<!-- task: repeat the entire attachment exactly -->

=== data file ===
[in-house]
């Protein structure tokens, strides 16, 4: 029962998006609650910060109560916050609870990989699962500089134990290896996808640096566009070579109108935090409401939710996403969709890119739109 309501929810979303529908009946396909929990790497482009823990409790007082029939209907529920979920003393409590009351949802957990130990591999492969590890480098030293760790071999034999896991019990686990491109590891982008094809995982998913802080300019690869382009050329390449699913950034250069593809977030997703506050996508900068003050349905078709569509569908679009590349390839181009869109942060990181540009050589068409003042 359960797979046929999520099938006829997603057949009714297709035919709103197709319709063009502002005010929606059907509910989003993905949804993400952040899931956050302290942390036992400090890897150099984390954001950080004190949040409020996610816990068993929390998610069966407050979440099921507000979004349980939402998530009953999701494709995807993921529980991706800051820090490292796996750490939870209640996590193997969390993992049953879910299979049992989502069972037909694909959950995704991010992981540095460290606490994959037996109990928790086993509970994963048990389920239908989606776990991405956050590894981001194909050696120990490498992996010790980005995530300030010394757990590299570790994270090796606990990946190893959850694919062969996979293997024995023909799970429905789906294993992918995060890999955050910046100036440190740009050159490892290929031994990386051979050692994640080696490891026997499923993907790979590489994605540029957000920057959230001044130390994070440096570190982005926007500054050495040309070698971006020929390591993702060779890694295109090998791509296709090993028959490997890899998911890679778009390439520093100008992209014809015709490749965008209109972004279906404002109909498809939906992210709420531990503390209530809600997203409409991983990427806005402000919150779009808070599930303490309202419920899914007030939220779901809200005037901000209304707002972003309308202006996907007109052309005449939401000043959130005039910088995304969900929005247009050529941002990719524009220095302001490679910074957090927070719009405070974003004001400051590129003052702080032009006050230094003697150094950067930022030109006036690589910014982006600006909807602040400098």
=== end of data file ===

[in-house]
């Protein structure tokens, strides 16, 4: 029962998006609650910060109560916050609870990989699962500089134990290896996808640096566009070579109108935090409401939710996403969709890119739109 309501929810979303529908009946396909929990790497482009823990409790007082029939209907529920979920003393409590009351949802957990130990591999492969590890480098030293760790071999034999896991019990686990491109590891982008094809995982998913802080300019690869382009050329390449699913950034250069593809977030997703506050996508900068003050349905078709569509569908679009590349390839181009869109942060990181540009050589068409003042 359960797979046929999520099938006829997603057949009714297709035919709103197709319709063009502002005010929606059907509910989003993905949804993400952040899931956050302290942390036992400090890897150099984390954001950080004190949040409020996610816990068993929390998610069966407050979440099921507000979004349980939402998530009953999701494709995807993921529980991706800051820090490292796996750490939870209640996590193997969390993992049953879910299979049992989502069972037909694909959950995704991010992981540095460290606490994959037996109990928790086993509970994963048990389920239908989606776990991405956050590894981001194909050696120990490498992996010790980005995530300030010394757990590299570790994270090796606990990946190893959850694919062969996979293997024995023909799970429905789906294993992918995060890999955050910046100036440190740009050159490892290929031994990386051979050692994640080696490891026997499923993907790979590489994605540029957000920057959230001044130390994070440096570190982005926007500054050495040309070698971006020929390591993702060779890694295109090998791509296709090993028959490997890899998911890679778009390439520093100008992209014809015709490749965008209109972004279906404002109909498809939906992210709420531990503390209530809600997203409409991983990427806005402000919150779009808070599930303490309202419920899914007030939220779901809200005037901000209304707002972003309308202006996907007109052309005449939401000043959130005039910088995304969900929005247009050529941002990719524009220095302001490679910074957090927070719009405070974003004001400051590129003052702080032009006050230094003697150094950067930022030109006036690589910014982006600006909807602040400098």